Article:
Johnson & Johnson suffered yet another loss in the pelvic mesh mass tort program in Philadelphia after a jury awarded $2.16 million to a woman who claims that its mesh product led to ongoing pain.
In the May 26 verdict, the 12-member jury ruled that the risks of Prolift mesh device, which was made by Johnson & Johnson subsidiary Ethicon, outweighed its benefits.
Despite the victory for plaintiff Sharon Beltz, the award was the lowest figure in all the cases related to the mesh device.
While the victory could mean a settlement of the 180 pending lawsuits in Philadelphia and the hundreds of others around the world, attorney Tom Kline of Kline & Specter LLP said he doesn’t see it happening just yet.
“The longer this goes on, the more it drives the price up, because juries consistently have proven these cases are not only seven-figure cases but multimillion dollar cases,” he said to Law360.
Kline, who represented Beltz in the trial, also told The Legal Intelligencer that he expects additional jury verdicts to follow.
“This is now our fourth consecutive Philadelphia jury verdict award [of] multimillion dollars against Johnson and Johnson for their dangerously defective transvaginal mesh products which injured tens of thousands of women, this being the second straight jury verdict relating to its dangerous Prolift product, which was withdrawn from the market in 2012,” Kline said. “We are pleased that Sharon Beltz, a woman from Pen Argyl, Pennsylvania, will be compensated, and expect many additional jury verdicts to follow.”
Kristen Wallace, a spokeswoman for Ethicon, pointed to the fact that unlike the other cases, the jury did not award punitive damages.
“We empathize with women suffering from pelvic organ prolapse, which can be a serious and debilitating condition,” Wallace said to Law360. “There are various treatment choices for this condition, including surgical treatment with implantable mesh, which is backed by years of clinical research and can be the preferred option for some women seeking to improve their quality of life.”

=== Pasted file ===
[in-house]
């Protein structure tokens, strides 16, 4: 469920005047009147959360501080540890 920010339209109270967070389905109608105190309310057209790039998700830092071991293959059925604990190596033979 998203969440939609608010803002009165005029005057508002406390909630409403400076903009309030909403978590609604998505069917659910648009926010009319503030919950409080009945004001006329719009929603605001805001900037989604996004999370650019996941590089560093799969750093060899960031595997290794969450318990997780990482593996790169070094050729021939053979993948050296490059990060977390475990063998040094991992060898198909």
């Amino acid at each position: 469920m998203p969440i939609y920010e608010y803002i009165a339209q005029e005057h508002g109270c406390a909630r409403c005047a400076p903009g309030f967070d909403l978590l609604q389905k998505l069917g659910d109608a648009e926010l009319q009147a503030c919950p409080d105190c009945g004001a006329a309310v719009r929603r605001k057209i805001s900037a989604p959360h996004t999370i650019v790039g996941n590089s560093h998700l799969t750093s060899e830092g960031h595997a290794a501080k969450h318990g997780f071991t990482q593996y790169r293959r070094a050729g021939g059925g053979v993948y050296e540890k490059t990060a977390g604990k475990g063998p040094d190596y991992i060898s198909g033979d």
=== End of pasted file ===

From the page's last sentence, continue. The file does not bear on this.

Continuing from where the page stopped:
Jury Found Mesh Worked as Expected but Too Risky
The jury found that the risks outweighed the benefits but also found that the mesh performed as expected and was not defective. The plaintiff also claimed that the implanting surgeon was not warned about the potential risks, but the jury found the surgeon had been adequately warned.
The decision was made using questions that came out the Tincher risk-utility theory announced in Tincher v. Omega Flex. That case established two ways to assess product liability under state law.
“This case was a good test of the Tincher alternative standard,” Kline said about the verdict. “It showed the plaintiff could win on one or another.”
Beltz was first implanted with the Prolift product in 2006 to treat pelvic organ prolapse, which occurs when organs in the pelvic area push against the walls of the vagina, and stress urinary incontinence from four pregnancies.
She later began experiencing complications, such as pain that is amplified when having sex with her husband. However, doctors were unable to remove the mesh.
“Mrs. Beltz’s problems are thus permanent,” according to court papers obtained by The Legal Intelligencer. “She may elect to undergo further pain injections, resection of the mesh, or start taking pain medications regularly, but these options at best will only mitigate her symptoms. She has to live the remainder of her life with constant pelvic pain, a sensation her bladder is pulling, urinary incontinence and retention, lower flank pain, urinary tract infections, and severe pain with sex that lingers days after she has intercourse.”
The Prolift product was removed from the market in 2012, but Beltz said she might face the risk of mesh erosion for the rest of her life.
Ethicon attorney Kat Gallagher of Beck Redden LLP disagreed with what happened. She pointed out that Beltz had received relief from the product and was adequately warned of the risks.
“This was not a minor quality-of-life issue. This was a big problem for her and she wanted to have something done,” Gallagher said. “She decides after weighing her risks and benefits that she wants to go forward.”
Kline said some of the losses in the verdict were likely caused by the jury’s conclusion that Beltz’s implanting surgeon was being trained by an advocate for Johnson & Johnson and even received $100,000 from the company, so she was aware of the risks.
Verdict Marks Fourth Loss in Mesh Trials
The verdict came nearly a month after a separate jury in Philadelphia awarded $20 million to a New Jersey woman who claimed she suffered injuries after being implanted with vaginal mesh. In that case, plaintiff Peggy Engleman was awarded $2.5 million in compensatory damages and $17.5 million in punitive damages.
“I am happy I could be a voice for other women,” Engleman said after the April decision. “It’s been a nightmare, and I feel justice was truly served today.”
In that case, the jury found that the mesh was defective and that Johnson & Johnson and Ethicon hid the risks associated with the product.
The first verdict came in 2015 for $12.5 million and the second in 2016 for $13.5 million. A fifth trial is currently taking place.